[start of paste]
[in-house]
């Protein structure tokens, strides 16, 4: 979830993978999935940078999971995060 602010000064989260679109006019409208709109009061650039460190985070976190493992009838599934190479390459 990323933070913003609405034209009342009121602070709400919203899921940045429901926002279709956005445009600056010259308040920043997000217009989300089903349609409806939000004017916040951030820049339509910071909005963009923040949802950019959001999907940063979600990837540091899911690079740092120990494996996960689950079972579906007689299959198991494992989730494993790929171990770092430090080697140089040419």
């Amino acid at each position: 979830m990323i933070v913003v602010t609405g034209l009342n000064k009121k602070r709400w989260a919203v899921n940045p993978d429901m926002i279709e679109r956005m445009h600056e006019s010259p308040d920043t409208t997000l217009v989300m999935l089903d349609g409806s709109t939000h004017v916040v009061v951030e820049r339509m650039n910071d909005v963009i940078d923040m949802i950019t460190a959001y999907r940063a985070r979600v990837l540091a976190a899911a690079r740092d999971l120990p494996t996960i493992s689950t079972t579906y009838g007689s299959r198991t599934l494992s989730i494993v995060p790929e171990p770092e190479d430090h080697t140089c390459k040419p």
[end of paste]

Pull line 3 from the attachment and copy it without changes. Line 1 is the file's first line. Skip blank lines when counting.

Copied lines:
């Amino acid at each position: 979830m990323i933070v913003v602010t609405g034209l009342n000064k009121k602070r709400w989260a919203v899921n940045p993978d429901m926002i279709e679109r956005m445009h600056e006019s010259p308040d920043t409208t997000l217009v989300m999935l089903d349609g409806s709109t939000h004017v916040v009061v951030e820049r339509m650039n910071d909005v963009i940078d923040m949802i950019t460190a959001y999907r940063a985070r979600v990837l540091a976190a899911a690079r740092d999971l120990p494996t996960i493992s689950t079972t579906y009838g007689s299959r198991t599934l494992s989730i494993v995060p790929e171990p770092e190479d430090h080697t140089c390459k040419p």